Limited windswell likely building for Hawaii by Sat near sunset at 2.4 ft @ 13 secs (3 ft faces) building overnight peaking Sun AM (4/28) at 4 ft @ 12-13 secs (5 ft). Swell Direction: 310-315 degrees
North Pacific Animations: Jetstream - Surface Pressure/Wind - Sea Height - Surf Height
No tropical systems of interest are occurring.
California Nearshore Forecast
On Saturday (4/27) high pressure at 1028 mbs was centered 700 nmiles west of Cape Mendocino CA and trying to move east but not doing much yet. A light northerly wind flow was drifting down the North and Central coasts, expected to build to 15 kts by late afternoon as high pressure moves a bit closer. By Sunday that high is to be 1028 mbs and 600 nmiles off the North Coast with a weak gradient starting to build with north winds 20 kts over all of North CA, pushing 25 kts late, and holding if not building to near 30 kts late on Monday, then 35 kts Tuesday AM (4/30). But the worst of this fetch is to remain well away from nearshore waters of Central CA and clear of Southern CA. By Wednesday AM 35 kt north winds to persist over Northern CA as the fetch pushes away from the Central Coast with a full eddy flow back in.cgiay, but with north winds in the gradient starting to fade late. Thursday the gradient is to be gone with a weak eddy flow in.cgiay for the entire state. Friday (5/3) a weak northerly flow to set up at maybe 10 kts holding into next Saturday.
Jetstream - On Saturday (4/27) the jet was diving southeast under New Zealand riding hard into Antarctica and continuing inland until 120W, on the eastern edge of the CA swell window, when it finally tracked northeast forming a trough off the southern coast of Chile but with winds only 100 kts, and of no interest to anyone. Over the next 72 hours the trough is to moderate but be r.cgiaced with a weak .cgiit flow with the southern branch meandering west to east along roughly the 50S latitude with winds 100 kts in pockets, then consolidating at 120W and eventually pushing into Southern Chile. No troughs capable of supporting gale development were indicated. Beyond 72 hours more of the same is forecast but with a bit of a trough trying to develop under New Zealand on Fri (5/3) with 110 kts winds pushing up into it, offering some support for low pressure development. But that to be fading over the weekend while a new ridge builds over the Central South Pacific with 120 kts winds pushing south in it. Also a bit of a trough is forecast again east at 120W, but no support for gale development is immediately indicated.
Surface - On Saturday (4/27) a new swell was pushing northeast from a storm that was south of New Zealand on Sun (4/21) (see New Zealand Storm below). Otherwise no swell producing weather systems were occurring. Over the next 72 hours no swell producing weather systems of interest are forecast.
New Zealand Storm
A new gale started building south of New Zealand on Sat AM (4/20) generating a compact area of 45 kt west winds over ice free waters of the deep Southwest Pacific. Seas on the increase. The Jason-1 satellite made a pass over the fetch and reported seas 29.9 ft with one reading to 33.0 ft where the model indicated barely 30 ft at 63S 173E (18Z). By evening a decent fetch of 50 kt southwest winds were building producing seas to 32 ft at 62S 177W (204 degs CA and totally shadowed by Tahiti, 190 degs HI). On Sun AM (4/21) fetch was fading from 45 kts over a decent sized area aimed well to the northeast with seas 36 ft at 61S 167W (202 degs CA and partially shadowed, 184 degs Hawaii and aimed pretty east of the great circle tracks heading there). The Jason-1 satellite passed directly over the core of the fetch at 18Z and reported seas of 36.0 ft with one reading to 40.4 ft. This was exactly what the model predicted. By evening fetch held at 45 kts aimed well northeast with seas holding at 36 ft at 60S 158W (199 degs for CA and mostly unshadowed, 181 degs HI but mostly aimed east of any track there). By Mon AM (4/22) residual 40 kt south fetch was still in.cgiay with seas from previous fetch fading from 30 ft at 57S 150W (195 degs CA and unshadowed). At 18Z the Jason-1 satellite passed near the core of the fetch reporting seas 30.2 ft with one reading to 35.1 ft, a bit better than what the model predicted. In the evening residual 35-40 kt south fetch was fading generating 26-30 ft seas at 50S 150W (297 degs CA and unshadowed).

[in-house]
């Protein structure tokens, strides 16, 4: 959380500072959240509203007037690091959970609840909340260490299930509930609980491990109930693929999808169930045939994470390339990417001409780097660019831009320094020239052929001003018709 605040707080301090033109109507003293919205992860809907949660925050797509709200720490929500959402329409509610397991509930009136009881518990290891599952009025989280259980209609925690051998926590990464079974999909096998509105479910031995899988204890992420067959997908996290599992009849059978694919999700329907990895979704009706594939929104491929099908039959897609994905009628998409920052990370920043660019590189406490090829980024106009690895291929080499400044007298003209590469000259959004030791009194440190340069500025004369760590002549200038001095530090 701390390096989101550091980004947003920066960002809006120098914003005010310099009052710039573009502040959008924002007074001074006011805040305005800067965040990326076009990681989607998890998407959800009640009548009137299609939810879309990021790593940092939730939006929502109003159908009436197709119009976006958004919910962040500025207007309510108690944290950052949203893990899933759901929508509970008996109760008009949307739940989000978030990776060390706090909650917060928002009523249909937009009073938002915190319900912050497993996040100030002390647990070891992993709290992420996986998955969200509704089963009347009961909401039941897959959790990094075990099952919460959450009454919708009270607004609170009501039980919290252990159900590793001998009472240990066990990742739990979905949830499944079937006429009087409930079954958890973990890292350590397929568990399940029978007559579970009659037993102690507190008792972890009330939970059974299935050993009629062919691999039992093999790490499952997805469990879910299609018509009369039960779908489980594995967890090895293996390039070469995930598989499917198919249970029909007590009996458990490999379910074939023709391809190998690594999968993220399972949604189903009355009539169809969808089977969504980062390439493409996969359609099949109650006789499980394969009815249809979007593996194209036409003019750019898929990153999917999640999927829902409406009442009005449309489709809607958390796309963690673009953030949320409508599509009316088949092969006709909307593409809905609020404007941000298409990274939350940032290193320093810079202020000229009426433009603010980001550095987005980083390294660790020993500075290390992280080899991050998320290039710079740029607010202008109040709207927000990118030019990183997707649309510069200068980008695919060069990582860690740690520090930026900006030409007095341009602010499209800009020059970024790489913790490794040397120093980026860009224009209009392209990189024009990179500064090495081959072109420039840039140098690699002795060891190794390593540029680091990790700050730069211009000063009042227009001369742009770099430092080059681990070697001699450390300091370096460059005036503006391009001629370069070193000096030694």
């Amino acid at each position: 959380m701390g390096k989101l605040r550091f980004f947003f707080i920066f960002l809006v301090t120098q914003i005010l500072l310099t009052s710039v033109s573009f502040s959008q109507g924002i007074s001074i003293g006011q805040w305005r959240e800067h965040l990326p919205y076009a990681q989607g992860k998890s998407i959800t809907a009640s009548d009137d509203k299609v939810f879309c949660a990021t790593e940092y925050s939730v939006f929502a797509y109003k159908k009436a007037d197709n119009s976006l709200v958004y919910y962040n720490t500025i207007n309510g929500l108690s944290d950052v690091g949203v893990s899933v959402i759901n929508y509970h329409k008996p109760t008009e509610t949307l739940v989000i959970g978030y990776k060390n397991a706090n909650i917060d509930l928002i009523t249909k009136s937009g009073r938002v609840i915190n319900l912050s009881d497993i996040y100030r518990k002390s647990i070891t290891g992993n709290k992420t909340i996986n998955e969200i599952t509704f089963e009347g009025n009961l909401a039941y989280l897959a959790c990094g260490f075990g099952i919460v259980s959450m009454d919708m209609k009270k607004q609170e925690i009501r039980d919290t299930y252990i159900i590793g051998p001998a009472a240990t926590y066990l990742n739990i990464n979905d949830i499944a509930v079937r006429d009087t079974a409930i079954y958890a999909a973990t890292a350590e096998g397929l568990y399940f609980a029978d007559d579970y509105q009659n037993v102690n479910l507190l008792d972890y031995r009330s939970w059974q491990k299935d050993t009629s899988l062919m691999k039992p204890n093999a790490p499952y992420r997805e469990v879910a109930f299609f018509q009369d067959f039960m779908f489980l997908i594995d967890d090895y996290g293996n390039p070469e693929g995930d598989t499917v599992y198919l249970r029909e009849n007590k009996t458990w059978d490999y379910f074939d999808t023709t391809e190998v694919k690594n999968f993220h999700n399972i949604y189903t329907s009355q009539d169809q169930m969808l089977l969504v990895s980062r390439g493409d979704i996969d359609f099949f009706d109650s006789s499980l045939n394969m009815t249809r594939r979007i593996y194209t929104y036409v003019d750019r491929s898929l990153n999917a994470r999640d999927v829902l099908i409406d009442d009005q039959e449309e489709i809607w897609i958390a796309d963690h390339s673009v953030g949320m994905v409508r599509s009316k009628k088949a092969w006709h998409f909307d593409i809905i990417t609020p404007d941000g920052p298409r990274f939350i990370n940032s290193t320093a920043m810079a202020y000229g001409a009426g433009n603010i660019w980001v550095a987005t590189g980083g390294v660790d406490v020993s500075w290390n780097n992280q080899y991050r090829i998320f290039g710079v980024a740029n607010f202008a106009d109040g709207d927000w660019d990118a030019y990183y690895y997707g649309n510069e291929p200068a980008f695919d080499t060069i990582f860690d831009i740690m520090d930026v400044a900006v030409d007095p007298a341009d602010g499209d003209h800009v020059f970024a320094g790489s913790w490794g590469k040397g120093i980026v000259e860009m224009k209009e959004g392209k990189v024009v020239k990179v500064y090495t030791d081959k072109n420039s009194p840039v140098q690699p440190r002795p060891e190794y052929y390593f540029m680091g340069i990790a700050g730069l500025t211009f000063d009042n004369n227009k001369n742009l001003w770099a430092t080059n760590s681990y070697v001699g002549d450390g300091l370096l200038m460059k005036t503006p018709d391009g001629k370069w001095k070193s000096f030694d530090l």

On Tuesday (4/23) a secondary fetch developed producing a small area of 45 kt south winds generating 34 ft seas over an infinitesimal area at 51S 140W pushing flat east. Limited energy was tracking up the 194 degree path to California. By evening that fetch was starting to fall southeast with southerly winds still 45 kts and seas 37 ft at 52S 131W (188 degs CA), but the southeastward movement of the fetch severely limited northward propagation of the swell. Additional 35 kt southerly fetch developed on Wed AM (4/24) briefly pulsing to 45 kt in the evening resulting in 30 ft sea at 48S 128W aimed somewhat to the north. More sideband swell pushing up into the California swell window from 186 degrees. But most energy was aimed at Chile.
A nice but filtered pulse of southwest swell is expecting to result for California and south sideband swell for Hawaii. additional follow-on energy with less energy is also to push up into California.
Hawaii: Expect preliminary swell (from a earlier fetch) arriving on Saturday (4/27) with pure swell 1.6 ft @ 15 secs late (2.5 ft). The core swell to arrive starting Sunday (4/28) pushing 2 ft @ 17-18 secs late (3.0-3.5 ft faces). Swell holding Mon (4/29) at 2.1-2.3 ft @ 16-17 secs (3.5-4.0 ft) on into Tues (4/30) at 2.5 ft @ 15 secs (3.5 ft). Swell fading on Wed (5/1) from 2 ft @ 13-14 secs (2.5-3.0 ft). Swell Direction: 181-189 degrees